• The opposite of bad can be worse

    I think I’ve made it clear that I’m not a fan of Mayor Bloomberg’s soda ban. I don’t think prohibition works, especially when there are so many loopholes and exceptions. Yesterday’s news that the law won’t take effect due to a judicial decision is not surprising to me, nor is it really a concern. I think that most people felt that the ban was symbolic anyway, and the fact that’s it’s been martyred will likely only make it more potent.

    Mississippi, on the other hand, is doing it even worse:

    A bill on the governor’s desk would bar counties and towns from enacting rules that require calorie counts to be posted, that cap portion sizes, or that keep toys out of kids’ meals. “The Anti-Bloomberg Bill” garnered wide bipartisan support in both chambers of the legislature in Mississippi, the state with the highest rate of obesity in the nation.

    The bill is expected to be signed by Gov. Phil Bryant, a Republican. It was the subject of intense lobbying by groups including  the restaurant association, the small business and beverage group and the chicken farmers’ lobby.

    Where to start? Of course these groups hate any measures to limit how much people eat. It’s how they make their money. It’s also likely that some of the legislators in Mississippi may not like heavy handed measures like soda bans. But why would they want to make it illegal for anyone to do any of these things?

    Isn’t the point of local government to have smaller groups make their decisions on their own? Isn’t it the job of local municipalities to decide if they want to try toy-bans or menu labelling? I’m not convinced it’s a solution worthy of national law, but it’s local experimentation that often leads to new knowledge.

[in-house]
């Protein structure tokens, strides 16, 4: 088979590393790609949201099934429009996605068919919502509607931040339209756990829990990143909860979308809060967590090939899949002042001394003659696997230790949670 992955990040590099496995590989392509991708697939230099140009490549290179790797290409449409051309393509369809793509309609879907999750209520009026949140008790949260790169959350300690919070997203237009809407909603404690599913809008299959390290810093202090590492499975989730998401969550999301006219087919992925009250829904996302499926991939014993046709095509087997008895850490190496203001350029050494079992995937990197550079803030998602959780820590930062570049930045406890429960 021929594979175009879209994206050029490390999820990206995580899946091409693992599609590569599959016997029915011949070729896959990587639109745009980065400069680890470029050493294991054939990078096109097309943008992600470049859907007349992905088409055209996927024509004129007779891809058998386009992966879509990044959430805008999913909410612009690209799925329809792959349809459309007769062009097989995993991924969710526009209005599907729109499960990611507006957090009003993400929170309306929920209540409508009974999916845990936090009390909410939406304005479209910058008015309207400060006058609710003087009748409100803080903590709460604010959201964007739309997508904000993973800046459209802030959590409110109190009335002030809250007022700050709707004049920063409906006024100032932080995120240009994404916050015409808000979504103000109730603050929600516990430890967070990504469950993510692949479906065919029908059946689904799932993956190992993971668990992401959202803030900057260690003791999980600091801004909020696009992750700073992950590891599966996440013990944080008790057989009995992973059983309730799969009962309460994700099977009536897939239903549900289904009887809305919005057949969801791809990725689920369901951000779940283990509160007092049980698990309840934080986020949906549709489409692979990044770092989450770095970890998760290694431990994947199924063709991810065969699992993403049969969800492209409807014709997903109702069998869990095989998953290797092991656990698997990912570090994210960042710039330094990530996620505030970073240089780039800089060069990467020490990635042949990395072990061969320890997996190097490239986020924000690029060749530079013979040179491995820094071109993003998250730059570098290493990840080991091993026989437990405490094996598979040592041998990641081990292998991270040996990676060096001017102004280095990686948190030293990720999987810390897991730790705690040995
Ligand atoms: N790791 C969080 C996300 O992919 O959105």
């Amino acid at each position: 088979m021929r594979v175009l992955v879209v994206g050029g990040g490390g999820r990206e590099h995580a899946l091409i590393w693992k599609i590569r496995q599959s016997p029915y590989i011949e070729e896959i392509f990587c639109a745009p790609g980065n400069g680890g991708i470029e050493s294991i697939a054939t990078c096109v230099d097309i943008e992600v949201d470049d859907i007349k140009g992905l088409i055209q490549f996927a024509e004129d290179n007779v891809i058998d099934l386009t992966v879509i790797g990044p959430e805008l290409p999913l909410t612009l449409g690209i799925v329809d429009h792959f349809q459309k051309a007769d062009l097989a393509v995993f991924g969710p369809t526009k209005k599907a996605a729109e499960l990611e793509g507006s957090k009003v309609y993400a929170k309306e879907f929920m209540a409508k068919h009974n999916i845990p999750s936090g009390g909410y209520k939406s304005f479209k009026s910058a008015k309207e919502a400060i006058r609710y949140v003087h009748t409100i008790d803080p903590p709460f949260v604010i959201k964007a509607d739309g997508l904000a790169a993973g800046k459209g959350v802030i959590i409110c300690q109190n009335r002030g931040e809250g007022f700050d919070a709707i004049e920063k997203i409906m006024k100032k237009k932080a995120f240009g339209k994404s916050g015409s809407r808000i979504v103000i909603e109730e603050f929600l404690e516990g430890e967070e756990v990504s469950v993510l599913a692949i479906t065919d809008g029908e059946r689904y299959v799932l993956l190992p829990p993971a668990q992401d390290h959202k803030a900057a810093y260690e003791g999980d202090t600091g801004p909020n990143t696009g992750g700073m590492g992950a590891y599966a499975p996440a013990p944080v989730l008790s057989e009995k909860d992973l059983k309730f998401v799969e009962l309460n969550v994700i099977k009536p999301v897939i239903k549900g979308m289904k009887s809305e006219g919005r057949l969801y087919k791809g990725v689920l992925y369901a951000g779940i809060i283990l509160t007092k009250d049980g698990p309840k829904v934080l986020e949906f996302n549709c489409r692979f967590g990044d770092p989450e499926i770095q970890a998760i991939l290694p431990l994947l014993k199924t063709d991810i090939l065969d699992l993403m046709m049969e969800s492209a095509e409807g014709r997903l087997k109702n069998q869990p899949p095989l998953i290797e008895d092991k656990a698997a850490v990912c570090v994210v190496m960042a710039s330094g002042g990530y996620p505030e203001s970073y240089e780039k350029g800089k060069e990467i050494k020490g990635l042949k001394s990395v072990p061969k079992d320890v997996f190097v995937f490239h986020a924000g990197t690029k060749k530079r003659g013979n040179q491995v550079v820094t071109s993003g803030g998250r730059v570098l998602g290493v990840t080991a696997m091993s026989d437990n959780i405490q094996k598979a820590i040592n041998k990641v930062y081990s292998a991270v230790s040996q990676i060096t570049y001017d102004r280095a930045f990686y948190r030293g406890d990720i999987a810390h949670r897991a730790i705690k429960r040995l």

What Mississippi is doing is preventing their local governments from even trying public health measures to reduce obesity. The government isn’t just reacting in a negative way to the soda ban; it’s deciding to prevent any measures to try and improve the problem.

    Mississippi has the highest rate of obesity in the United States. This won’t help.

    @aaronecarroll

    Share
    Comments closed
     
    • >>But why would they want to make it illegal for anyone to do any of these things?>>

      Because, as you say, it’s how they make their money. Each of those things might reduce the profitability of a business in the food industry. What’s an epidemic of obesity in the population compared to the profits of the rich and powerful?

      • No, I meant Mississippi. Not the companies!

        • Legislators generally act for the rich and powerful, not the population at large. There is actually a fair amount of political science research on the subject.

          Regarding “it’s how they make their money,” where do you think large campaign contributions and revolving door jobs come from?

    • Mississippi exists so the rest of us can feel better about ourselves.

      • As a healthy, 5’6″ 125lb 25 year old female resident of Mississippi since 1999, after moving all over the world during my childhood, I am not happy with the way the state is perceived on the national level. Unfortunately, it’s the result of many social, political, and, the dreaded, “traditional” influences. Yes, the state has it’s pitfalls (thank you, Captain Obvious). But, if you are making the ignorant joke that Mississippi exists “so THAT the rest of you can feel better about yourselves”, then you might need to ask your state education system to re-educate you on the proper formation of a sentence before you go pointing a judgemental finger in this direction.

    • I think you are right to point out that beverage and food companies will obviously protect their turf regardless of its impact on consumer health.

      On the other hand, Bloomberg has been astute in bypassing the necessary levers of democracy to implement his policies: in this case (as in others), the city council was not consulted on the ban. Bloomberg essentially used (perhaps abused) administrative policy to sign the ban into place.

      While the content of the law is certainly is important, so is how Bloomberg chooses to vet the law (or not) properly among government stakeholders.